Grounds of Application
5. The grounds of application state that the judge did not give proper consideration to the evidence from Dr Brinkley, the Appellant's GP, in the form of a written letter of support. Moreover, the judge had failed to have regard to the Joint Presidential Guidance Note No 2 of 2010: Child, vulnerable adult and sensitive appellant guidance. Furthermore, the judge held that "there was no corroborative evidence even though it should have been available" (paragraph 42). Although it was the case that neither of the Appellant's two previous partners in the UK had given evidence by attending court, there was evidence from Mr [S], and this was live witness evidence that the judge should have given proper credence to.
6. On 6th August 2018, the Upper Tribunal granted permission on the basis that it was arguable that the judge failed to treat the Appellant as a vulnerable witness and that this clearly resulted in the judge really neglecting to ensure that the Appellant had a proper opportunity to respond to the concerns of the judge which had not been identified by the Respondent.
7. At the hearing before me on 3rd July 2019, Ms Shaw, appearing on behalf of the Appellant, relied upon the grounds of application. She submitted that the proper way to approach this appeal was to ask whether there was a material error of law, and if so whether any additional evidence could be admitted. With regard to the latter, she wished to draw attention to a report from the Sheffield Teaching Hospitals, dated 18th September 2018, which was six months after the decision appealed against, and this confirmed that the Appellant was associated with homosexual sexual activity.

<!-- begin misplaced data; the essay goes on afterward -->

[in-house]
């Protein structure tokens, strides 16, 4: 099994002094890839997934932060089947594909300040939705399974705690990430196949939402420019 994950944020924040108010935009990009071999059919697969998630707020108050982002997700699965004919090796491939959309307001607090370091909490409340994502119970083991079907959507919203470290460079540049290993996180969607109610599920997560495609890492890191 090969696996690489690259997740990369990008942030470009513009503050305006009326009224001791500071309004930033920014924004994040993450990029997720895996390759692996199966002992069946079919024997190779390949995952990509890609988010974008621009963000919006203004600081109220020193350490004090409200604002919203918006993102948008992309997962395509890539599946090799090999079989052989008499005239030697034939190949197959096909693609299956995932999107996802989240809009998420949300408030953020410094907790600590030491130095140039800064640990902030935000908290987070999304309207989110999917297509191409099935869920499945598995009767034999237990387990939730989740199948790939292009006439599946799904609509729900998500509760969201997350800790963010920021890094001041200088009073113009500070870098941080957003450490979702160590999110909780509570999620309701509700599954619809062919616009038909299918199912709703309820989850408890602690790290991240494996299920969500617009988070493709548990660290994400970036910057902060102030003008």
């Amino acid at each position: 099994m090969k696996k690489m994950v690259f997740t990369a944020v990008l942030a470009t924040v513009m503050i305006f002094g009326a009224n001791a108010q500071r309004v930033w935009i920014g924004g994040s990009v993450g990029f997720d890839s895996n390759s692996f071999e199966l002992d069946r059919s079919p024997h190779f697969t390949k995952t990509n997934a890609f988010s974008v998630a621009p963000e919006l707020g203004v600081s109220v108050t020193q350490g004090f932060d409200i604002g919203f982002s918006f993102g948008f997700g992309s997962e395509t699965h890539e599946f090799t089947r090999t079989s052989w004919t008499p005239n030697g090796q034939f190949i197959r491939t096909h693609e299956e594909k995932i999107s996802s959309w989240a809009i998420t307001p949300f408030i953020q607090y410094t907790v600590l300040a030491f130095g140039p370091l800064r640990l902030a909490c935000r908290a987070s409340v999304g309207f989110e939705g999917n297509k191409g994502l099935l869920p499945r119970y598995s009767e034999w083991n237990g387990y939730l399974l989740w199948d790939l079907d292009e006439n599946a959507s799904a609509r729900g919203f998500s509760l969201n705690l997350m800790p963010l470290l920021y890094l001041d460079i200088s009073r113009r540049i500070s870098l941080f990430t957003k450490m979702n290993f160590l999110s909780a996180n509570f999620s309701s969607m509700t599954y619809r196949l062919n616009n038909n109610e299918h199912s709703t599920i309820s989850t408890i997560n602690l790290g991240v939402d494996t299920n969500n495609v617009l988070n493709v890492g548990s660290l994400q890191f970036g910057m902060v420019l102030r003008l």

8. I indicated that I would first have to determine whether the judge, on the evidence before him, had erred as a question of law, before deciding whether the additional evidence could be admitted pursuant to Rule 15(2).
9. For his part, Mr Mills submitted that there was no error of law. The judge was aware of the medical evidence, and this consisted of a letter from the GP (at page 16) who had only recently moved to his practice in the area, and did not appear to be qualified to opine upon psychiatric damage to the Appellant. There was, however, no psychiatric evidence and the judge had expressed concern over this by pointing out that "his medical issues are not supported by a detailed psychiatric report" (paragraph 44). That left the question of the Joint Presidential Guidance. This was not raised before the judge. It was too late to now draw attention to this and to rely upon this in order to impugn the determination of the judge.